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It’s lovely smooth going until you get to the rocky bits, which are a bit interesting to negotiate, and get more interesting as the tide comes in.  Like I said, happy to let some one else do the driving in their vehicle.  The buses get washed every day to remove the salt.

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Here is a picture of our big bus.  We were sitting just over the back wheels

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One of the interesting places we visited was “The Pinnacles”, which feature coloured sands.  They are really pretty.  I can imagine they would look different in different light as well.

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Next stop was the wreck of the “Maheno’.  She was one of the first luxury liners, pre World War One.  She was requisitioned during that war and then went back to cruising.  Eventually she was sold as scrap to the Japanese in the mid 30s.  While being towed to Japan there was a cyclone and she ended up wrecked on Fraser Island.  Over the years she has been used for bombing practice and is gradually eroding away.  There is an exclusion zone around her now.

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She has stayed together for so long as she was riveted together, not welded.

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Our final stop before lunch was Eli Creek, which is lovely fresh water.  Several people had a paddle, including Mick.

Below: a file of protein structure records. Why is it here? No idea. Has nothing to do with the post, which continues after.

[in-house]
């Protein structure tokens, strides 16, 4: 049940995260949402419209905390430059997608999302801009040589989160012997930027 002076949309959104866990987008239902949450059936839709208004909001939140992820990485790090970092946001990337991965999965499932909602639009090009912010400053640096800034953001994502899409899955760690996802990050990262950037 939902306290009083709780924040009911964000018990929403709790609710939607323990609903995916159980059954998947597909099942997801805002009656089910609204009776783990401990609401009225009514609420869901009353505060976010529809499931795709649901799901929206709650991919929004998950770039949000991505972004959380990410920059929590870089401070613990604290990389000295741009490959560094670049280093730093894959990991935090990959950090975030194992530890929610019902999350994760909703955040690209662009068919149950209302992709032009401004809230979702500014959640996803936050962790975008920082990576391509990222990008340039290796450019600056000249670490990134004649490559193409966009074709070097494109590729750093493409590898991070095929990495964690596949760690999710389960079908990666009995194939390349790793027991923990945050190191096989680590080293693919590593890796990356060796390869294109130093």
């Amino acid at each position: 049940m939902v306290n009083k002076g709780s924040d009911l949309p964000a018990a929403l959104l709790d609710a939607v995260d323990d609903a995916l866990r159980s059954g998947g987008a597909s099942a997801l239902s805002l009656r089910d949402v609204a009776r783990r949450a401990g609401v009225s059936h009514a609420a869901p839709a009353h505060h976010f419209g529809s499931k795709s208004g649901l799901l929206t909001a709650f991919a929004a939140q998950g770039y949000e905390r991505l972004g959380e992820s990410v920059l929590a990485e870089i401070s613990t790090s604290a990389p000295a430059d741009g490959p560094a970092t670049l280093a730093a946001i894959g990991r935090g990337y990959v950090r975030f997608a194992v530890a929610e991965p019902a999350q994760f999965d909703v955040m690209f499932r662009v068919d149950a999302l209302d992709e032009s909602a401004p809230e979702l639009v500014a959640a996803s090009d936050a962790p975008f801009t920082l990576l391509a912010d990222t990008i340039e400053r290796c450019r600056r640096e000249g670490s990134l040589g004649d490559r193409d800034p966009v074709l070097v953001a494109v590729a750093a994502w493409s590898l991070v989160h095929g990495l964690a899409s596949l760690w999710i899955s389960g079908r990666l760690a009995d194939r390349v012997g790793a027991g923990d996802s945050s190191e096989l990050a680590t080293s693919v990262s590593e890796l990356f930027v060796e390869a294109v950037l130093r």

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If you look closely in the next photo, there is a lady sitting on a chair in the middle of the creek.  She looks quite settled.

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After a lovely smorgasbord lunch our final stop was Lake McKenzie.  Some of the most popular marketing photos for Fraser Island depict gorgeous girls laying on pure white sand by the bluest of water.  These are taken at Lake McKenzie.  It is unusual, in that there is no inflowing creek or river.  It is only filled by rain.  Over the last decade or so, it has been very low, but with all the rain this year it is the fullest it has ever been in living memory.  The consequence is that there is next to no white sandy beach. 

It still looks lovely here, although, as the afternoon was progressing the water didn’t have its bright blue colour.

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Now, if I just turn a bit to the left it is a different picture completely.  This could be a promotional photo for one of those ads you see for seniors insurances.  Lots of 50 plus people frolicking in the lake having a marvellous time.  Apparently the water makes your skin and hair feel fabulous and soft and the extremely fine sand will clean your jewellery like nothing else.  I must say, we didn’t test either theory, as we hadn’t packed the togs.

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So that concluded our adventures on Fraser Island.  It was then back on the bus to return to the ferry for our half hour return trip.  The sunset was stunning.  It was well after dark before we arrived back at the camp, tired, but having had a wonderful day.

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The day trip was a great way to see the island.  I don’t know that I’d want to spend a week there unless you were really into fishing or four wheel driving, but I’m glad I’ve been.

1 comment:

Deb R said...

Such gorgeous photos!!! glad u had a great time!